The Saudi government claimed to have broken ties with bin Laden in the early 1990s when he began targeting the United States because President George H.W. Bush had stationed U.S. troops in Saudi Arabia, but – if Moussaoui is telling the truth – al-Qaeda would have still counted Bandar among its supporters in the late 1990s.

Bandar and Putin

Bandar’s possible links to Sunni terrorism also emerged in 2013 during a confrontation between Bandar and Putin over what Putin viewed as Bandar’s crude threat to unleash Chechen terrorists against the Sochi Winter Olympics if Putin did not reduce his support for the Syrian government.

According to a leaked of a July 31, 2013 meeting in Moscow, Bandar informed Putin that Saudi Arabia had strong influence over Chechen extremists who had carried out numerous terrorist attacks against Russian targets and who had since deployed to join the fight against the Assad regime in Syria.

As Bandar called for a Russian shift toward the Saudi position on Syria, he reportedly offered guarantees of protection from Chechen terror attacks on the Olympics. “I can give you a guarantee to protect the Winter Olympics in the city of Sochi on the Black Sea next year,” Bandar reportedly said. “The Chechen groups that threaten the security of the games are controlled by us.”

Putin responded, “We know that you have supported the Chechen terrorist groups for a decade. And that support, which you have frankly talked about just now, is completely incompatible with the common objectives of fighting global terrorism.”

Bandar’s Mafia-like threat toward the Sochi games – a version of “nice Olympics you got here, it’d be a shame if something terrible happened to it” – failed to intimidate Putin, who continued to support Assad.

Less than a month later, an incident in Syria almost forced President Barack Obama’s hand in launching U.S. air strikes against Assad’s military, which would have possibly opened the path for the Nusra Front or the Islamic State to capture Damascus and take control of Syria. On Aug. 21, 2013, a mysterious sarin attack outside Damascus killed hundreds and, in the U.S. media, the incident was immediately blamed on the Assad regime.

American neocons and their allied “liberal interventionists” demanded that Obama launch retaliatory air strikes even though some U.S. intelligence analysts doubted that Assad’s forces were responsible and suspected that the attack was carried out by extremist rebels trying to pull the U.S. military into the civil war on their side.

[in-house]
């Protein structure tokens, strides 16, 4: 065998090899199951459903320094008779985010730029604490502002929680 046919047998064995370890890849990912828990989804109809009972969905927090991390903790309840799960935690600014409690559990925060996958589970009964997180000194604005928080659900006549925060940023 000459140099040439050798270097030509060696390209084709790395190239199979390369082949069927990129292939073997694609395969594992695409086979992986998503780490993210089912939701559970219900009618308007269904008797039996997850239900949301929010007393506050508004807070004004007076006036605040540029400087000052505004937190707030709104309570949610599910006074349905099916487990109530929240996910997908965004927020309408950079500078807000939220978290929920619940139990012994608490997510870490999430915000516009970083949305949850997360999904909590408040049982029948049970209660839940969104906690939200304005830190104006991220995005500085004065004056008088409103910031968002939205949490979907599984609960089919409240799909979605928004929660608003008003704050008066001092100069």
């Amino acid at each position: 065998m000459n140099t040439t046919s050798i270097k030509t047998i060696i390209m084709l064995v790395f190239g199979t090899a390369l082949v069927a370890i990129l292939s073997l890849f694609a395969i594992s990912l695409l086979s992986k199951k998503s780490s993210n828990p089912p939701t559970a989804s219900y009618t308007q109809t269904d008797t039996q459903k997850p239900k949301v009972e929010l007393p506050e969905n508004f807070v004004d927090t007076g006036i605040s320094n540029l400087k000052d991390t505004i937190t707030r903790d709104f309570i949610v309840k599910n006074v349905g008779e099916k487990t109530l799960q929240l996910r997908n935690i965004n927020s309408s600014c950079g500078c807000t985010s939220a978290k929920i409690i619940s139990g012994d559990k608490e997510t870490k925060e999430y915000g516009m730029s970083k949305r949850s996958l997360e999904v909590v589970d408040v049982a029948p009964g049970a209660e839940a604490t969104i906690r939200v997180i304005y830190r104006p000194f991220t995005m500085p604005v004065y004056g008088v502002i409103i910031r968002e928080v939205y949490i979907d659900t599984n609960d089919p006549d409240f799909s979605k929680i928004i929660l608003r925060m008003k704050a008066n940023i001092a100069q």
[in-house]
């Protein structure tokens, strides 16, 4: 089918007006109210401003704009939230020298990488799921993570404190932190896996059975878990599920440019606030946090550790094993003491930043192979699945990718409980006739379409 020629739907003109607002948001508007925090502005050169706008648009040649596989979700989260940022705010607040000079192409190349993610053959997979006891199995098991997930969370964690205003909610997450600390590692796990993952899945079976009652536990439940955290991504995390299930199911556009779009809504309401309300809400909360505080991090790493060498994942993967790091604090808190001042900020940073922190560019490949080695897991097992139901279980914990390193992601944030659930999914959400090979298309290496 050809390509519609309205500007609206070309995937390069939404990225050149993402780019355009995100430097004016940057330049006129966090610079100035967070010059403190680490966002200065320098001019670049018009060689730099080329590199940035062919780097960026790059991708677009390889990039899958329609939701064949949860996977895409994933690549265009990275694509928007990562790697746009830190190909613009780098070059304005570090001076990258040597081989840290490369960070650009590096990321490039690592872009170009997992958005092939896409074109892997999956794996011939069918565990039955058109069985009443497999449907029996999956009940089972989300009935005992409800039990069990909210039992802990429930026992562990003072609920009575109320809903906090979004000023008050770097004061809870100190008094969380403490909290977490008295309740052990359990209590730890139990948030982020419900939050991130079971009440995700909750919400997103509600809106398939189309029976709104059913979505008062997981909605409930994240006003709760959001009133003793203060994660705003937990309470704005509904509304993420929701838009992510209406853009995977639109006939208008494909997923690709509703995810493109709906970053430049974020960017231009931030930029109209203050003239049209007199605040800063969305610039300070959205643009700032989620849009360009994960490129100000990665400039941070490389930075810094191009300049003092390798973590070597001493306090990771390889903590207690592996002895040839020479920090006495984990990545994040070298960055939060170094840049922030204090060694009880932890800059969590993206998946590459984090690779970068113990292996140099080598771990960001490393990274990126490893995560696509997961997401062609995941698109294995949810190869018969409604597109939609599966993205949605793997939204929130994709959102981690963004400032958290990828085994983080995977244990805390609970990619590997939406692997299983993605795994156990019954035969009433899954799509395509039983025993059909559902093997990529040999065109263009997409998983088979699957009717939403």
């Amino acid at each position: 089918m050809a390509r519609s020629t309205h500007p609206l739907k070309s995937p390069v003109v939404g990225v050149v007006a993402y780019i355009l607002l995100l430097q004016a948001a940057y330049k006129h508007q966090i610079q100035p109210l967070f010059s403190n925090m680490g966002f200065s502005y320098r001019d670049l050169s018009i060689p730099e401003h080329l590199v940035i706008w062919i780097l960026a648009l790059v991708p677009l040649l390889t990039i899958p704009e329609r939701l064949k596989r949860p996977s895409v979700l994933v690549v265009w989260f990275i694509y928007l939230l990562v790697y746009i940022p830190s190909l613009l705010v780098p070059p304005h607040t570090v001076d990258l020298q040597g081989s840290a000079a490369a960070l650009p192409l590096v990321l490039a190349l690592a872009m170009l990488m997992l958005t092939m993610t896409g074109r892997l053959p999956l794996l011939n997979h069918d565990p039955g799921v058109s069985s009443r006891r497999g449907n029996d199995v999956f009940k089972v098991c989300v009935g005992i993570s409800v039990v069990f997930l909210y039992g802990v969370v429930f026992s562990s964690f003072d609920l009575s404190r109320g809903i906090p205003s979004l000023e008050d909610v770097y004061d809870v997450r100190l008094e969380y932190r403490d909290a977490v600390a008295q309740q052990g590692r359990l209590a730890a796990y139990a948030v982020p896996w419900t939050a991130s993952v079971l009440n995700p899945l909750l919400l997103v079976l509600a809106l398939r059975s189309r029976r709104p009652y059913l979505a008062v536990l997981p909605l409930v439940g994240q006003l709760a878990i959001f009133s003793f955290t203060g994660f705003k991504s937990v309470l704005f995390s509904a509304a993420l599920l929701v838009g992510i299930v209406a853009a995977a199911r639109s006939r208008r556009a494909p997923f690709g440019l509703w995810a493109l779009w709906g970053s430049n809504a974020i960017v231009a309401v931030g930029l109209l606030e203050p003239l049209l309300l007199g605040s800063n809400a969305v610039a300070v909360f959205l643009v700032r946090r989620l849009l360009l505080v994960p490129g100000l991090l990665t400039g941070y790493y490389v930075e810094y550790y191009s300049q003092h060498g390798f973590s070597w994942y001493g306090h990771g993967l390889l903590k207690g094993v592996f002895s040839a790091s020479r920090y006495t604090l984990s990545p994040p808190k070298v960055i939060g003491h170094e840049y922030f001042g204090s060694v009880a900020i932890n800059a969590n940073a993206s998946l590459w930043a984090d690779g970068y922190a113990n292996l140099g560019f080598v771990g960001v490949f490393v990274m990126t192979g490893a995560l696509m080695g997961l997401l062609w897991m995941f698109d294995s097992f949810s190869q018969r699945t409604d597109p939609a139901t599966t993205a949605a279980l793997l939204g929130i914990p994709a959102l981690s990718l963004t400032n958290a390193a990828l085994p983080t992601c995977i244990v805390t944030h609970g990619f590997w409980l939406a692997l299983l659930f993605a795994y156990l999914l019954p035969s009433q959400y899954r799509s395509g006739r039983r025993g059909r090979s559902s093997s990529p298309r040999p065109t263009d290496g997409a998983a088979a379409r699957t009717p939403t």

Yet, pushed by the neocons and liberal war hawks, Obama nearly ordered a bombing campaign designed to “degrade” the Syrian military but called it off at the last minute. He then accepted Putin’s help in reaching a diplomatic solution in which Assad agreed to surrender his entire chemical weapons arsenal, while still denying any role in the sarin attack.

Later, the Assad-did-it case crumbled amid new evidence that Sunni extremists, supported by Saudi Arabia and Turkey, were the more likely perpetrators of the attack, a scenario that became increasingly persuasive as Americans learned more about the cruelty and ruthlessness of many Sunni jihadists fighting in Syria. [See’s “”]

Targeting Putin

Putin’s cooperation with Obama to head off a U.S. military strike in Syria made the Russian president more of a target for the American neocons who thought they finally had reached the cusp of their long-desired “regime change” in Syria only to be blocked by Putin. By late September 2013, a leading neocon, National Endowment for Democracy President Carl Gershman, announced the goal of challenging Putin and recognizing his sore point in Ukraine.

Taking to the Washington Post’s op-ed page on Sept. 26, 2013, Gershman Ukraine “the biggest prize” and an important step toward ultimately ousting Putin. Gershman wrote, “Ukraine’s choice to join Europe will accelerate the demise of the ideology of Russian imperialism that Putin represents. … Russians, too, face a choice, and Putin may find himself on the losing end not just in the near abroad but within Russia itself.” [See’s ““]

However, in early 2014, Putin was obsessed with Bandar’s implicit threat of terrorism striking the Sochi Olympics, thus distracting him from the “regime change” – being pushed by NED and neocon Assistant Secretary of State for European Affairs Victoria Nuland – next door in Ukraine.

On Feb. 22, 2014, putschists, spearheaded by well-organized neo-Nazi militias, drove elected President Viktor Yanukovych and his government from power. Putin was caught off-guard and, in the resulting political chaos, agreed to requests from Crimean officials and voters to accept Crimea back into Russia, thus exploding his cooperative relationship with Obama.

With Putin the new pariah in Official Washington, the neocon hand also was strengthened in the Middle East where renewed pressure could be put on the “Shiite crescent” in Syria and Iran. However, in summer 2014, the Islamic State, which had splintered off from al-Qaeda and its Nusra Front, went on a rampage, invading Iraq where captured soldiers were beheaded. The Islamic State then engaged in gruesome videotaped decapitations of Western hostages inside Syria.